June 07, 2002
Backlog I : Corporate Ethics

I've got some items in backlog which, given the paucity of postings lately, I need to get off my plate. These are largely unformed, but may or may not be of interest.

This first item was scrawled down in mid-May, at the time Iambic had registered a couple domain names that just as legitimately belonged to a competitor product. It got me thinking about how corporations large and small should act, and if they can act, ethically. The topic of how Iambix should have performed has been beaten to death, and they've already made stes to rectify their behavior. The larger question remains, including the disclosed activities this week of Tyco's (now) former CEO.

- time travel -

I've been thinking this moring about the concept of corporate ethics. Recently Iambic, makers of ActionNames for the Palm among other apps, registered a pair of domains that - by name at last - were tightly assoiated with a competitor. In a recent recusal of the action, the heasd of Iambic said that this action did not meet the standards of his company.

But what does that really mean? Without wandering ito the thicket of ideas that is whether a company can be considered a person - and when a company can be treated as a person under the law - can a company act "ethically"? Obviously there's a lot of fooforaw about this from the Enron situation, and it may be clear that the goals of proper behavior didn't align with other corporate goals. I'd argue that it is in some ways harder for a company to act purely ethically when that company is small - I don't have facts, but I imagine Iambic doesn't have more than a dozen employees, some of whom are contract. They may even outsource their PR and Marketing, which could easily have led to this minor debacle.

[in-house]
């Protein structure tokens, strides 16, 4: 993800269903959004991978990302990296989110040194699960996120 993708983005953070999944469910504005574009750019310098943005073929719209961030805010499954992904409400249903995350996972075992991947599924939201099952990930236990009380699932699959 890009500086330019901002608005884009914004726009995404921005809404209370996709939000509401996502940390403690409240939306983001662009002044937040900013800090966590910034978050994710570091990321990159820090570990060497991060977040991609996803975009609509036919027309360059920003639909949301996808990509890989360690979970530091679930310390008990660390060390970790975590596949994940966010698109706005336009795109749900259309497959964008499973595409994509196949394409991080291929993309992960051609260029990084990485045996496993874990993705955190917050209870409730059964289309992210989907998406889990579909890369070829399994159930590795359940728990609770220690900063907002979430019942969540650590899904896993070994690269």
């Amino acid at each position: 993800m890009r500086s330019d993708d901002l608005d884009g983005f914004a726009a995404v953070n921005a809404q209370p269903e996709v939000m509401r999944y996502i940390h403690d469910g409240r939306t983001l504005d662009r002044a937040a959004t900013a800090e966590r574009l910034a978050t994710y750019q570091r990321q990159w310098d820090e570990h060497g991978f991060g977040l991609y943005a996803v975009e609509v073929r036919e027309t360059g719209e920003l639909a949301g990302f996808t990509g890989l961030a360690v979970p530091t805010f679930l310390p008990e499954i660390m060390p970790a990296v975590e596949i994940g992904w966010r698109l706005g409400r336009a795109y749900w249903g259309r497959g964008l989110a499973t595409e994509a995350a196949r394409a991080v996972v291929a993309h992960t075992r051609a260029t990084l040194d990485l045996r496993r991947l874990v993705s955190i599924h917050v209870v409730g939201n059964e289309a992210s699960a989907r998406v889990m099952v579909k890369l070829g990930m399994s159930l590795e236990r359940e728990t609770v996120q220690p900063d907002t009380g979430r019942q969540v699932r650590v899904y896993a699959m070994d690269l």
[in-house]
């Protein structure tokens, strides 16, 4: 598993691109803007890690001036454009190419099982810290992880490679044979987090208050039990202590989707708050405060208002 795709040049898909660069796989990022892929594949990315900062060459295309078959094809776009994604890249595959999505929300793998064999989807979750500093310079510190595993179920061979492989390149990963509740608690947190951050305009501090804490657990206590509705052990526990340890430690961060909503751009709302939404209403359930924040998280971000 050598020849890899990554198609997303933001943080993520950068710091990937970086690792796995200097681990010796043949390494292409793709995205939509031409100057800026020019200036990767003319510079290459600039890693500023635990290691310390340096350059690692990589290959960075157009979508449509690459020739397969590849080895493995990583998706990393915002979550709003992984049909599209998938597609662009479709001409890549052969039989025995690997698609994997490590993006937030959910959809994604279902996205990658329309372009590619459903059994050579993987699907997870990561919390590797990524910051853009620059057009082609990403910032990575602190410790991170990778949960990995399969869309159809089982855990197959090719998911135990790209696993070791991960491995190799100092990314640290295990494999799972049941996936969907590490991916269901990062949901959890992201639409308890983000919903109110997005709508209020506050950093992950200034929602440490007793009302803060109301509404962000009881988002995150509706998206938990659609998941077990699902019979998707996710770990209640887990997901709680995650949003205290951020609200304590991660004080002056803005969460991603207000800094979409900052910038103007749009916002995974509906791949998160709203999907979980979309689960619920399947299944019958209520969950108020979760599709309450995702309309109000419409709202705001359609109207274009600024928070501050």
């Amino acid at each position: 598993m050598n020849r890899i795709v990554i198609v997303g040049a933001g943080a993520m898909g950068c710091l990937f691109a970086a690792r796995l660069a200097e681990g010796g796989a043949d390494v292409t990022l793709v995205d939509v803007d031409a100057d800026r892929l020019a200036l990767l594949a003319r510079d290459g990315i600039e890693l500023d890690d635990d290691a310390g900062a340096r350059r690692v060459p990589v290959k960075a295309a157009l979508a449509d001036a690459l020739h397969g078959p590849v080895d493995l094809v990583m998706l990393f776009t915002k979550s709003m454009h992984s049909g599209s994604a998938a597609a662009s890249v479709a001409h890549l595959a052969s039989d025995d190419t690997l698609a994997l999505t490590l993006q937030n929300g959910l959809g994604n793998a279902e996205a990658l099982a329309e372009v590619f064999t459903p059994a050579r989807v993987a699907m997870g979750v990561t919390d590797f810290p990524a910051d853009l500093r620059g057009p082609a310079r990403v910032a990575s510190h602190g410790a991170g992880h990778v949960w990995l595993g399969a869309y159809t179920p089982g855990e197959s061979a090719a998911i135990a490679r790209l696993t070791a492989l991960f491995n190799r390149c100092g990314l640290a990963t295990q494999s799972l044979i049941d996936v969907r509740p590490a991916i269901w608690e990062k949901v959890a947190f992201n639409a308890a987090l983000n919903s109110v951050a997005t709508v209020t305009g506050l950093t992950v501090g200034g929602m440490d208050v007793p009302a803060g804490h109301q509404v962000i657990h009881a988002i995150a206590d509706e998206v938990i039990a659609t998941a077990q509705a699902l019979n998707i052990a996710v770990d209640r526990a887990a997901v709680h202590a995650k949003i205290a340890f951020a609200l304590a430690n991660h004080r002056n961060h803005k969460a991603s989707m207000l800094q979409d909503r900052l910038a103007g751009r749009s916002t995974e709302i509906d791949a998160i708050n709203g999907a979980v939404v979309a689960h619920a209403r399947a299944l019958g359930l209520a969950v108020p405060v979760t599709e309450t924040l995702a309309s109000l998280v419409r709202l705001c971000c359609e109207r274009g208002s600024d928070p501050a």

In a large company of course, it is the actions of a large number of people, small parts each in the whole but large in the aggregate, which makes the company ethics balance. Even the company I work for, which is certainly under the strong constraints of fiscal pressure, has acted in what I would consider good ways - from the beginning they spun off an online charitable giving arm, and in the case of our company giving an employee above-and-beyond assistance when a family member died and arrangements crossed not time zones but continents. Does that make us an ethical company? No.

Every individual in the company makes dozens of decisions each day, decisions that affect themselves first and usually the company second. If I speak with less than true character, but get the sale and the commission, is that a good thing? If I shorcut the code here, but save a half hour to flesh out another feature, is that a good thing? How doe the aggregations of these small decisions become an ethical one? But every time we do make the right decision in a larger picture, or at least weigh the balance judiciously, it does make us a company that has shown we know we can do the right thing.

Iambic knows how to do the right thing also - I use and appreciate their software daily. But they also showed that everyone slips.

If ethical behavior is in the many small steps, a slip is uavoidable. A constant careful stepping is even more wise.

- return from time travel -

Posted by esinclai at June 07, 2002 05:41 AM |